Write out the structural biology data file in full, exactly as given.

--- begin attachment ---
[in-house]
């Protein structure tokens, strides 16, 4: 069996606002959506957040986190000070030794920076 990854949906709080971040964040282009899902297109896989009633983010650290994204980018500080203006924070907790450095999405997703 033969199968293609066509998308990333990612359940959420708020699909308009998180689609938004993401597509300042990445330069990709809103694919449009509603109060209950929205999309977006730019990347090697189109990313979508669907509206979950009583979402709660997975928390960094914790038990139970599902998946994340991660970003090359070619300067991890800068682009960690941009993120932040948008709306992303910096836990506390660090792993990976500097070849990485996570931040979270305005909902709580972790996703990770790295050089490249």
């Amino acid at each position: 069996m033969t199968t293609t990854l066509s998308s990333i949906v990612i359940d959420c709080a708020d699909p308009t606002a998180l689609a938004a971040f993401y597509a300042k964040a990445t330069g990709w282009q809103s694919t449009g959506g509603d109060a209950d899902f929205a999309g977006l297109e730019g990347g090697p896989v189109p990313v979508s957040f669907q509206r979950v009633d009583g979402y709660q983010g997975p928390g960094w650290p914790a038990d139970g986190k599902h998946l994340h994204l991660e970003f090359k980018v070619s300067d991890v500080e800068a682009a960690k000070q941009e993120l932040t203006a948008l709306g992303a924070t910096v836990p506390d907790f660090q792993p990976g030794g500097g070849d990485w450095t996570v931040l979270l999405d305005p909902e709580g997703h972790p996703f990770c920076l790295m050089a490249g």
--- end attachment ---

[in-house]
């Protein structure tokens, strides 16, 4: 069996606002959506957040986190000070030794920076 990854949906709080971040964040282009899902297109896989009633983010650290994204980018500080203006924070907790450095999405997703 033969199968293609066509998308990333990612359940959420708020699909308009998180689609938004993401597509300042990445330069990709809103694919449009509603109060209950929205999309977006730019990347090697189109990313979508669907509206979950009583979402709660997975928390960094914790038990139970599902998946994340991660970003090359070619300067991890800068682009960690941009993120932040948008709306992303910096836990506390660090792993990976500097070849990485996570931040979270305005909902709580972790996703990770790295050089490249």
């Amino acid at each position: 069996m033969t199968t293609t990854l066509s998308s990333i949906v990612i359940d959420c709080a708020d699909p308009t606002a998180l689609a938004a971040f993401y597509a300042k964040a990445t330069g990709w282009q809103s694919t449009g959506g509603d109060a209950d899902f929205a999309g977006l297109e730019g990347g090697p896989v189109p990313v979508s957040f669907q509206r979950v009633d009583g979402y709660q983010g997975p928390g960094w650290p914790a038990d139970g986190k599902h998946l994340h994204l991660e970003f090359k980018v070619s300067d991890v500080e800068a682009a960690k000070q941009e993120l932040t203006a948008l709306g992303a924070t910096v836990p506390d907790f660090q792993p990976g030794g500097g070849d990485w450095t996570v931040l979270l999405d305005p909902e709580g997703h972790p996703f990770c920076l790295m050089a490249g």